The CyberTipline® receives leads and tips regarding suspected crimes of sexual exploitation committed against children. More than 2.3 million reports of suspected child sexual exploitation have been made to the CyberTipline between 1998 and March 2014.
If you have information regarding possible child sexual exploitation, report it to the CyberTipline.
Purpose and function
The CyberTipline is operated in partnership with the FBI, Immigration and Customs Enforcement, U.S. Postal Inspection Service, U.S. Secret Service, military criminal investigative organizations, U.S. Department of Justice, Internet Crimes Against Children Task Force program, as well as other state and local law enforcement agencies. Reports to the CyberTipline are made by the public and Electronic Service Providers. ESPs are required by law to report apparent child pornography to law enforcement via the CyberTipline (18 U.S.C. § 2258A).
Reports are continuously triaged to help ensure children in imminent danger get first priority. Analysts review reports and:
- Examine and evaluate the content.
- Add related information that may be useful to law enforcement.
- Use publicly available search tools to determine the geographic location of the apparent criminal act.
- Provide all information to the appropriate law enforcement agency for potential investigation.
The CyberTipline reporting mechanism assists law enforcement and prosecutors in their detection, investigation and prosecution of child sexual exploitation crimes. The CyberTipline helps make law enforcement’s efforts more efficient and maximizes the limited resources available in the fight against child sexual exploitation. The value of the CyberTipline as a source of leads for law enforcement has been greatly enhanced by collaboration with ESPs.
In addition to referring CyberTipline reports to law enforcement for potential investigation, the National Center for Missing & Exploited Children® engages with the Internet industry on voluntary initiatives to reduce child sexual exploitation online.
Possession, Manufacture and Distribution of Child Pornography
Federal law defines child pornography as the visual depiction of a minor younger than the age of 18 engaged in sexually explicit conduct (18 U.S.C. §2256). It is a crime to possess, manufacture and/or distribute child pornography (18 U.S.C. §2251 et seq.)
Online Enticement of Children for Sexual Acts
It is a crime to use the Internet to knowingly persuade, induce, entice or coerce a child younger than the age of 18 to meet for sexual acts or to attempt to arrange such a meeting (18 U.S.C. §2422(b)).
Child Sex Trafficking
It is a crime to knowingly recruit, entice, harbor, transport, provide or obtain by any means a child younger than the age of 18 to engage in a commercial sex act. It is also illegal to benefit, either financially or by receiving anything of value, from participation in a prostitution venture in which children are victimized (18 U.S.C. §1591).
Sex Tourism Involving Children
It is a crime for a U.S. citizen to travel to another country intending to engage in sexual activity with a child younger than 18 that would be illegal if it occurred in the U.S. (18 U.S.C. §2423). Individuals who commit these crimes are subject to prosecution in the U.S. even if the crime was committed on foreign soil.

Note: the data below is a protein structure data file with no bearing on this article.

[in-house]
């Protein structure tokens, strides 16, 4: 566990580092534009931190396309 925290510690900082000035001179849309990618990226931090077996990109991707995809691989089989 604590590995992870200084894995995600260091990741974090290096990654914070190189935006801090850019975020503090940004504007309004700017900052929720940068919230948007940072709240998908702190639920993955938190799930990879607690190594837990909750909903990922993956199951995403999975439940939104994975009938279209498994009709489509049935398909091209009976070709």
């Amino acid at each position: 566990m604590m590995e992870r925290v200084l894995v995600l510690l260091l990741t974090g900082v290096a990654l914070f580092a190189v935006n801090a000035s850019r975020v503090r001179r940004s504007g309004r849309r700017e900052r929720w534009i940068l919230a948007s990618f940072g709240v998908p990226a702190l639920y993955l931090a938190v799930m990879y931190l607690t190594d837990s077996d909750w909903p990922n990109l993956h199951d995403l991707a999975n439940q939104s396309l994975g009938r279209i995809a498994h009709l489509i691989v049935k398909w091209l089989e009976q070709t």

Extrafamilial Child Sexual Molestation
Extrafamilial child sexual molestation is the sexual abuse of a child by someone other than a family member.
Unsolicited Obscene Material Sent to a Child
It is a crime to send obscene material to a child younger than the age of 16 if the sender knows the recipient is younger than the age of 16 (18 U.S.C. §1470).
Misleading Domain Name
It is a crime to knowingly use a misleading domain name on the Internet with the intent to deceive a minor into viewing material that is harmful to minors (18 U.S.C. §2252B(b)).
Misleading Words or Digital Images on the Internet
It is a crime to knowingly embed words or digital images into the source code of a website with the intent to deceive a minor into viewing material that is harmful to minors (18 U.S.C. §2252C).
Information for ESPs
Who needs to register?
Any U.S.-based company providing an electronic communication service or a remote computing service to the public through a facility or means of interstate or foreign commerce needs to register with the CyberTipline.
Why do I need to register?
Federal law (18 U.S.C. §2258A) requires ESPs to register with and report apparent child pornography to the National Center for Missing & Exploited Children’s CyberTipline. Registered companies receive confirmation notices from the CyberTipline for reports they submit for compliance purposes with 18 U.S.C. §2258A.
How do I register?
Provide your company’s name and your name, phone number and email address to firstname.lastname@example.org. A representative from NCMEC will contact you to complete the registration process.
What information is necessary to register?
NCMEC requests basic information regarding a company upon registration including name, location, phone number, emergency contact information and services provided to contact the company should an incident of apparent child pornography occur.
What information should I include in a report?
Please see 18 U.S.C. §2258A for details regarding report contents.